Mental Health Awareness Week has been running for 70 years, and each year sees one week dedicated to raising awareness of the importance of looking after your mental health.
2020 was difficult year for many and we all spent longer at home. Some had to combine this with home schooling and working, and others just missed spending time with loved ones. We were plunged into a ‘new normal’ way of life and this was scary and confusing for many of us.
During the long months of the pandemic, millions of us turned to nature. Research has shown going for walks outside was one of our top coping strategies and 45% of us reported being in green spaces had been vital for our mental health. It seems poignant that this year’s theme should be ‘connect with nature’.
Nature is so central to our psychological and emotional health that it’s almost impossible to imagine good mental health for everyone without a greater connection to the natural world. Even small contacts with nature can reduce feelings of social isolation and be effective in protecting our mental health, and preventing distress.
Despite this, many of us are not accessing or benefitting from nature. Teenagers in particular appear to be less connected with nature and around 13% of UK households have no access to a garden. We want to challenge the disparities in who is and who isn’t able to experience nature. Nature is not a luxury. It is a resource that must be available for everyone to enjoy, as basic as having access to clean water or a safe roof over our heads.
Enjoying nature in Lewisham
Although we’re a densely populated borough, Lewisham has some beautiful outdoor spaces which are free for everyone to enjoy.
Our top picks are:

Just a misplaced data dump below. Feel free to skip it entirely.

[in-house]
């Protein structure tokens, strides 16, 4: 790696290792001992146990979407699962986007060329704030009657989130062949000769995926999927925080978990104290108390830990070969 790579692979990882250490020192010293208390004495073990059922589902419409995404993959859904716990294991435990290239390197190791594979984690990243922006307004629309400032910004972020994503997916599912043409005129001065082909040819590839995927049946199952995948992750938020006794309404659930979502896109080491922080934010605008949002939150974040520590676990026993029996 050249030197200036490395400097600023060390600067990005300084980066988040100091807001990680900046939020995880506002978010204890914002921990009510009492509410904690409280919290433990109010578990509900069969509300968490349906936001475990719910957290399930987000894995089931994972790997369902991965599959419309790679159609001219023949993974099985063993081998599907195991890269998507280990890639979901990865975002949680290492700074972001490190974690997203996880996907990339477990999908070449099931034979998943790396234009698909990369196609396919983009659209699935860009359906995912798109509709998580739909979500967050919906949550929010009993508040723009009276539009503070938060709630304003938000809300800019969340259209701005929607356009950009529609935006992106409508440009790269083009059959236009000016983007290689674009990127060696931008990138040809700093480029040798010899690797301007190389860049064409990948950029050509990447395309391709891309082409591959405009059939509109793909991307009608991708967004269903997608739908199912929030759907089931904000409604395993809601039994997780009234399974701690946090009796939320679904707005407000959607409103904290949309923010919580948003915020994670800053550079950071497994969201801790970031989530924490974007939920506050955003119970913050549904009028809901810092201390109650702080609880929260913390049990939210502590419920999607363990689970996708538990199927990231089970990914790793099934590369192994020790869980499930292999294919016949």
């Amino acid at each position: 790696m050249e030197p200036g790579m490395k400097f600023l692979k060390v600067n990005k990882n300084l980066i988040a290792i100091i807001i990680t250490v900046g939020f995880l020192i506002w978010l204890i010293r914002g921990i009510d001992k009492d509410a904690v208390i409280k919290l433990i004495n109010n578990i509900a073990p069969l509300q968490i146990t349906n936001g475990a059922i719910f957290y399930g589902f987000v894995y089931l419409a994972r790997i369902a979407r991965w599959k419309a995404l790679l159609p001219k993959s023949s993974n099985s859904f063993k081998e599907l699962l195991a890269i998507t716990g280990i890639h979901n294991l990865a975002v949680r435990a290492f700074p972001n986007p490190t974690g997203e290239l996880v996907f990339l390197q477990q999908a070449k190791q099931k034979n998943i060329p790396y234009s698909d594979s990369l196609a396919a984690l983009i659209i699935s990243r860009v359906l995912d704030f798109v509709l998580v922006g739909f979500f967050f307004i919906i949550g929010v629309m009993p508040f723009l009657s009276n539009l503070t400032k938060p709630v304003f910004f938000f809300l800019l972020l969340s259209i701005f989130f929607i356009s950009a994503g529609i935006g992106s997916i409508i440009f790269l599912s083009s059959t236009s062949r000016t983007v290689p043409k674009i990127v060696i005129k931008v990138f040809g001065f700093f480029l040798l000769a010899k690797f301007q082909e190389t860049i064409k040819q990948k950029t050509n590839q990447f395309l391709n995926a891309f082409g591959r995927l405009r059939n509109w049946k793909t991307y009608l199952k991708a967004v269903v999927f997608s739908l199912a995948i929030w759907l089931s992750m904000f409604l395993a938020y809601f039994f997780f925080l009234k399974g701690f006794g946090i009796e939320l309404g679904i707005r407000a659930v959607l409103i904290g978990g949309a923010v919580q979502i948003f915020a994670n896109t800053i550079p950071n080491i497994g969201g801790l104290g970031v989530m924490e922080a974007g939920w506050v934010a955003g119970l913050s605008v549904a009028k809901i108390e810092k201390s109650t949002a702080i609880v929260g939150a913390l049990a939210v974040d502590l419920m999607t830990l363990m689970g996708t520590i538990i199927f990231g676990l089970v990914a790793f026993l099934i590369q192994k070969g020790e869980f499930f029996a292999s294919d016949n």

Manor House Gardens, Taunton Road SE13 5SU
The park features a walled flower garden, ornamental pond, fountain, ice-house, cafeteria, children’s playground, community garden, dog-walking area and tennis courts/multi-purpose sports pitches.
Dacre Wood Nature reserve, Honeyfield Mews, London SE23 2NH
This is a small local nature reserve, a remnant of the former Croydon Canal, which later became the garden of a Victorian house. The site’s main conservation interest lies in its ponds and wetlands.
Beckenham Place Park, Beckenham Hill Rd, BR3 5BS
The Palladian-style mansion that gave the park its name now serves as a community centre and café. The park features lake which stood dry for a time but has now been re-established to provide a wild swimming space and wetlands for birds.
Get involved in local nature projects
We’re always looking at ways we can engage with our residents and what better way than enjoying in the great outdoors.
We are currently supporting a project called Grow Lewisham on our Evelyn Estate in Deptford. Grow Lewisham’s aim is to create a food growing hub for the Lewisham community. This will support residents in Lewisham, giving them the skills and resources needed to start healthy food projects in their own neighbourhoods.